Suburban Fire Department, Urban Mentality: Hose, Nozzle, Pump Panel, and Chart Coding

By Steven W. Stein

In part two of this series, Steven W. Stein described the Forest Park (OH) Fire Departments (FPFD) approach to nozzles. Part one discussed apparatus.

Keeping It Simple

FPFD engine companies are set up such that the hose, nozzles, discharges, discharge valves, and pump charts are all color coded. Part of the succession plan at the FPFD includes training new personnel to operate fire apparatus. To quote Battalion Chief Mark Miller, “We don’t go to fires to learn how to do our jobs.” In a nutshell, nobody will be looking over the shoulders of our fire apparatus operators (FAOs), thus we have built in redundancies to minimize charging the wrong preconnects or charging attack lines to the wrong pump discharge pressures. We have had phenomenal success with this method and will continue to use it for years to come.

The FPFD does not have a provision for permanent drivers in its standard operating guidelines (SOGs), so our operations personnel are not going to take the chance of jeopardizing interior crews with an inexperienced FAO becoming overwhelmed. Although there is no substitute for real-world experience, with adequate training and continuing improvement, our FAOs are prepared to operate the engines to their fullest capacities.

High-Rise Equipment

In accordance with National Fire Protection Association standards, FPFD engine companies have two high-rise packs. The primary high-rise pack is a 150 feet of 2 ½-inch hose with a 1 1/8-inch tip. The 2½-inch pack is divided into three 50-foot sections of hose to distribute the workload equally among the engine company engaged in the standpipe operation. The high-rise pack is folded and stored in the same manner as the Denver (CO) Fire Department. We simply refer to our 2 ½-inch high-rise pack as the “Denver Setup.”[1]

Our other high-rise pack is a 150-foot pack of 1¾-inch hose with a 7/8-inch tip. Per our SOGs, the 1¾-inch high-rise pack is contraindicated for fires in commercial buildings and high-rises.

Deployment of our high-rise equipment will be discussed in the commercial portion of our tactical guide.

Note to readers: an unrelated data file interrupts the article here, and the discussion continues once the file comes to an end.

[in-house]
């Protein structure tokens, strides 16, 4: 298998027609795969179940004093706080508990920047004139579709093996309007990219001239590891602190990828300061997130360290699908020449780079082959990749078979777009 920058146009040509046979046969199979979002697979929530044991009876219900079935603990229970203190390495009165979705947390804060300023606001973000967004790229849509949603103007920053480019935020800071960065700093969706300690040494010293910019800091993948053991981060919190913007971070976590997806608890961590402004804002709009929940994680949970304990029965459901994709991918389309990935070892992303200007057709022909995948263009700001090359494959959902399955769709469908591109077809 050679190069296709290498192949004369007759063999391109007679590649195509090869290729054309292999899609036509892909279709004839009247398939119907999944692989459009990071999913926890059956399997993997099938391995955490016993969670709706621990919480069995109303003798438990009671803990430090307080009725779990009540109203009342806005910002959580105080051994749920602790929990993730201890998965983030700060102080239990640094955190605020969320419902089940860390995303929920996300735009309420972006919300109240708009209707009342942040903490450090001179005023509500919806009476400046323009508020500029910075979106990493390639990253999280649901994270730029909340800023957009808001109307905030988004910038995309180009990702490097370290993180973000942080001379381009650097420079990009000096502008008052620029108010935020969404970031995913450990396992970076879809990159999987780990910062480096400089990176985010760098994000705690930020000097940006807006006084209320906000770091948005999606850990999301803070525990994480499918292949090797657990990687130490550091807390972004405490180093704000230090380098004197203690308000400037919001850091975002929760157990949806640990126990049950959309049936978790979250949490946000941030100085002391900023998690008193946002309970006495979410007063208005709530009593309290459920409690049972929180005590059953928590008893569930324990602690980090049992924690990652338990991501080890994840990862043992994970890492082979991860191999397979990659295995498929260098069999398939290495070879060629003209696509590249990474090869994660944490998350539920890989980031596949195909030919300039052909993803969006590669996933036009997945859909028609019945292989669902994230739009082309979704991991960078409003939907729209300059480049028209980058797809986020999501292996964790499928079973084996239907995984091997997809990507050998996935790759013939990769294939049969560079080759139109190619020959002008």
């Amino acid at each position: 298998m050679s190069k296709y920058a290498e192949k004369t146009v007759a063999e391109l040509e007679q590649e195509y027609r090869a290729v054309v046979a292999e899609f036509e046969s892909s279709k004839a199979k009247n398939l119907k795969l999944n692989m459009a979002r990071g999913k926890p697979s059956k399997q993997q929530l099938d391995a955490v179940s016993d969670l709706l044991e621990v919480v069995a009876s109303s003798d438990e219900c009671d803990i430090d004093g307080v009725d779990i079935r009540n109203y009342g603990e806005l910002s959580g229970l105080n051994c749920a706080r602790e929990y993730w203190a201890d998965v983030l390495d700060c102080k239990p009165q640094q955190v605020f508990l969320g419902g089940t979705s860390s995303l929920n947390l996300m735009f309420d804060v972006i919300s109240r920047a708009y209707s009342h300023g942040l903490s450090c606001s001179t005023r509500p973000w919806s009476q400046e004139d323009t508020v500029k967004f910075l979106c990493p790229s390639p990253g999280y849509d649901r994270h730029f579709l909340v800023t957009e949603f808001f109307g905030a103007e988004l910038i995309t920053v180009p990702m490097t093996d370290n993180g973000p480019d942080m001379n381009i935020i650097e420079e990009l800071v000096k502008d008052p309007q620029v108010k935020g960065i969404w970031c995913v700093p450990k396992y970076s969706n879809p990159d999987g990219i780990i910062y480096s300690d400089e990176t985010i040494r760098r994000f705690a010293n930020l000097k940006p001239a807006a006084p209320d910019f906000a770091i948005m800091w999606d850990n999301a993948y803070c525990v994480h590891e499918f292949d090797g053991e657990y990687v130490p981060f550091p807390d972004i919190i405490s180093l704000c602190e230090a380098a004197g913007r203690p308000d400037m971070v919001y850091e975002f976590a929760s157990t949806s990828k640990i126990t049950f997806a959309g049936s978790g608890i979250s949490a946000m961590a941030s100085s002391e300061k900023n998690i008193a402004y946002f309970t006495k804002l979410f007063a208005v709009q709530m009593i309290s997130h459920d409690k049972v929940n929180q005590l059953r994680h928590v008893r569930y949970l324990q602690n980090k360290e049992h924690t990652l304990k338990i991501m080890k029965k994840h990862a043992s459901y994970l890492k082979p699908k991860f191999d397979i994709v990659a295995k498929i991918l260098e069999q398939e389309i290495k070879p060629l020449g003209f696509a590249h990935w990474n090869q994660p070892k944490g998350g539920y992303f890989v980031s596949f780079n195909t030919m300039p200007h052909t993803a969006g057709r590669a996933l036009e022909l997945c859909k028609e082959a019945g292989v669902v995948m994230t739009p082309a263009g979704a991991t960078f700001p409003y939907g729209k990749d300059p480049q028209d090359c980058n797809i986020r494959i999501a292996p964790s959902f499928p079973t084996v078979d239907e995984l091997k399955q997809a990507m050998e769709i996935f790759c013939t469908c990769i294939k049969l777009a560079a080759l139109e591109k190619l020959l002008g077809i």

Our high-rise hose packs are deployed in tandem with our high-rise kit. The high-rise kit is an appliance kit to complement our standpipe connections.

High-Rise Kit Inventory

  • 15 feet of 3-inch rubber jacket hose
  • In-line flow meter for control man
  • Spanner wrenches
  • Hose straps
  • Screw drivers
  • Wire brush
  • Reducer (mop-up operations after loss stop declared)

The high-rise kit is stored in the compartment immediately underneath the high-rise hose packs. The FPFD does not have a significant number of high-rise structures in its jurisdiction; however, there are several high-rises in second- and third-alarm assignment areas.

Complementary Equipment

The FPFD fast-attack engine companies carry significantly less equipment than the typical suburban engine company. FPFD engines are designed as paramedic engine companies; therefore, the primary responses include medical emergencies and fire calls. Although our engines carry limited extrication and spill equipment, the engines were designed around the core competencies and expectations of our firefighters to be able to quickly extinguish fires in our city. There are built-in redundancies between the engines and truck companies in the FPFD. All fire apparatus have a 15-kW hydraulic generator for scene lighting, postincident positive-pressure ventilation,[2] or power tool supply. FPFD engines carry seven spare air bottles, whereas our truck company carries only four spare bottles. If a cascade system is needed on an emergency scene, there are several rescue companies in first- and second-alarm areas.